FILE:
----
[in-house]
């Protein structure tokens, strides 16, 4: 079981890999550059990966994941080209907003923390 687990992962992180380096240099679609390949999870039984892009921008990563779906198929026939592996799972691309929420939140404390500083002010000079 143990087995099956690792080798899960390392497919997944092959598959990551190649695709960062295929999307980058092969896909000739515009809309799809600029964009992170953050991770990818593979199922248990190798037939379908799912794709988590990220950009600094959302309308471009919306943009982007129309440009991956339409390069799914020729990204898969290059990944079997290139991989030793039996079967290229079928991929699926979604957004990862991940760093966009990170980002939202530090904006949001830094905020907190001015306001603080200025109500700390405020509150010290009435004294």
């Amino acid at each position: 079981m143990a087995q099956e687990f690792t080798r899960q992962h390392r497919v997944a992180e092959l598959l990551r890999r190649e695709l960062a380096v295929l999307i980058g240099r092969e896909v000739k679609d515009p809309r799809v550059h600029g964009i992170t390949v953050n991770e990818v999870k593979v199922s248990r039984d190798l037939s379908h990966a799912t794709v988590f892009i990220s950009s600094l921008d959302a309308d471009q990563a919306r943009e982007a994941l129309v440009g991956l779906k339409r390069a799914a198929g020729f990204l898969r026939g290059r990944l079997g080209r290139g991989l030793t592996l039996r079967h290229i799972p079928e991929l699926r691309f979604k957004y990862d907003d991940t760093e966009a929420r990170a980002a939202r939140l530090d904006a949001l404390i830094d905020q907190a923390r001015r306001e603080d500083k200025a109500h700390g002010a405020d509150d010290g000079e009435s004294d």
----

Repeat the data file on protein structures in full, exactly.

[in-house]
């Protein structure tokens, strides 16, 4: 079981890999550059990966994941080209907003923390 687990992962992180380096240099679609390949999870039984892009921008990563779906198929026939592996799972691309929420939140404390500083002010000079 143990087995099956690792080798899960390392497919997944092959598959990551190649695709960062295929999307980058092969896909000739515009809309799809600029964009992170953050991770990818593979199922248990190798037939379908799912794709988590990220950009600094959302309308471009919306943009982007129309440009991956339409390069799914020729990204898969290059990944079997290139991989030793039996079967290229079928991929699926979604957004990862991940760093966009990170980002939202530090904006949001830094905020907190001015306001603080200025109500700390405020509150010290009435004294």
């Amino acid at each position: 079981m143990a087995q099956e687990f690792t080798r899960q992962h390392r497919v997944a992180e092959l598959l990551r890999r190649e695709l960062a380096v295929l999307i980058g240099r092969e896909v000739k679609d515009p809309r799809v550059h600029g964009i992170t390949v953050n991770e990818v999870k593979v199922s248990r039984d190798l037939s379908h990966a799912t794709v988590f892009i990220s950009s600094l921008d959302a309308d471009q990563a919306r943009e982007a994941l129309v440009g991956l779906k339409r390069a799914a198929g020729f990204l898969r026939g290059r990944l079997g080209r290139g991989l030793t592996l039996r079967h290229i799972p079928e991929l699926r691309f979604k957004y990862d907003d991940t760093e966009a929420r990170a980002a939202r939140l530090d904006a949001l404390i830094d905020q907190a923390r001015r306001e603080d500083k200025a109500h700390g002010a405020d509150d010290g000079e009435s004294d």